Complementary and alternative medicine (CAM) treatments are popular with many people who have HIV. CAM treatments may include nutritional supplements, probiotics, herbal preparations, homeopathy, acupuncture, and massage.
Some people claim that one CAM treatment or another reduces side effects caused by antiretroviral therapy medications or improves overall well-being. However, most CAM treatments have not been studied in rigorous clinical trials to establish their safety and effectiveness. Some CAM therapies can cause dangerous interactions with medications or other health conditions.
If you choose to try one or more CAM therapies, it is important to maintain the traditional drug regimen established by your doctor. These treatments have been proven effective in rigorous, scientific trials. It is also vital to check with your doctor before beginning a CAM regimen so that they can warn you about any potential interactions and correctly interpret any side effects.
What does it involve?
At this time, several CAM treatments are accepted by doctors as potentially benefiting those with HIV.
Before you consider taking nutritional supplements, speak to your doctor about testing for nutritional deficiencies. Your doctor can also help determine a safe dosage. Nutritional supplements popular with those who have HIV include multivitamins, Omega-3 fatty acids, whey protein, N-acetyl cysteine, Coenzyme Q10, L-glutamine, melatonin, and Dehydroepiandrosterone (DHEA).
Probiotics may support digestive and immune health.
Herbal preparations often used by those with HIV include decaffeinated green tea, fermented wheat germ extract, bitter melon, maitake mushroom, and cat’s claw. Ask your doctor about dosages.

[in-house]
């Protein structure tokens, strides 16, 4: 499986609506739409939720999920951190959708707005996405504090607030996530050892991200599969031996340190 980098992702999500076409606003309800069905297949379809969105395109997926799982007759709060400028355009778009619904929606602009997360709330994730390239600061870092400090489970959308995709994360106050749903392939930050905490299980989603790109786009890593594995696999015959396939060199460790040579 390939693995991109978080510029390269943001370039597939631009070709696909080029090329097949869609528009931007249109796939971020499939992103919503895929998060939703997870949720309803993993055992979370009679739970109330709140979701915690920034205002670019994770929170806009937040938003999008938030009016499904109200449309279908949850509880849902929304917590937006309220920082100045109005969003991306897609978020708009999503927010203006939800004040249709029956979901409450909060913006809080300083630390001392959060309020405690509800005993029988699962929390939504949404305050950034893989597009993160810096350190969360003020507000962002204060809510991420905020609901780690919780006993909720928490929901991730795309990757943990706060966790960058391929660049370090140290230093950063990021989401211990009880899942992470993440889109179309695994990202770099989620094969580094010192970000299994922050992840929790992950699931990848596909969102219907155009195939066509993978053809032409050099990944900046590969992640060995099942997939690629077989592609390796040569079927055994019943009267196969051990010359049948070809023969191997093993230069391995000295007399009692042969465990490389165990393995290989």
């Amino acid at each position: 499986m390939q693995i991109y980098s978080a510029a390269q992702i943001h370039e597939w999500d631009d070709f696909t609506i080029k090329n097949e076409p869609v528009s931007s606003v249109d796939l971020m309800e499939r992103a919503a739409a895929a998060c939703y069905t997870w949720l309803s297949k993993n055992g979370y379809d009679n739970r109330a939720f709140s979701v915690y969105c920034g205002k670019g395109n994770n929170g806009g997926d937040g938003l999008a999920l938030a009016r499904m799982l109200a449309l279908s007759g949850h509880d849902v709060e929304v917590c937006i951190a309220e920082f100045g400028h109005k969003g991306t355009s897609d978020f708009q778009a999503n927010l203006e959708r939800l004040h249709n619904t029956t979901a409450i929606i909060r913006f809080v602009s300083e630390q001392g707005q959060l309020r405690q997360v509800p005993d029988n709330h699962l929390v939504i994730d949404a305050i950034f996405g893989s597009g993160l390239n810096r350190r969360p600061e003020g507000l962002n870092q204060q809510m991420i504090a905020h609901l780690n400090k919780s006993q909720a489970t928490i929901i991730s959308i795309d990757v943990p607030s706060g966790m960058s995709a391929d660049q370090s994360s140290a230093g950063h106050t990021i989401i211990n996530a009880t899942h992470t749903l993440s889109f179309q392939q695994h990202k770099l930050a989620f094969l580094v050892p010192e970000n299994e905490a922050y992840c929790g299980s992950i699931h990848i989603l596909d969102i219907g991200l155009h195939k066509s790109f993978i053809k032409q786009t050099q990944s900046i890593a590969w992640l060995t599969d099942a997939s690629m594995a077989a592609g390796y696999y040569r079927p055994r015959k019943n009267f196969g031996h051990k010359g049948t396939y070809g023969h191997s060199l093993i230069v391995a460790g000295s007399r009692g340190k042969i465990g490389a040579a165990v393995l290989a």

Some people with HIV utilize acupuncture and the Traditional Chinese Medicine (TCM) practice of moxibustion (the burning of dried mugwort) to treat neuropathy and diarrhea caused by HIV or antiretroviral therapy drugs.
Massage may strengthen the immune system by relieving stress.
People try CAM treatments to feel better and reduce their side effects from antiretroviral therapy.
Most CAM therapies have not been rigorously tested in clinical trials.
Herbal supplements and probiotics are not regulated by the Food and Drug Administration. Their safety and effectiveness has not been evaluated. The strength and purity of the ingredients may vary from brand to brand or batch to batch.
Some CAM treatments can cause serious interactions with antiretroviral therapies or other medications. Some treatments may exacerbate health conditions.
Health insurance may not cover CAM therapies. Some CAM treatments can be expensive.
For more details about this treatment, visit:
HIV and AIDS – University of Maryland Medical Center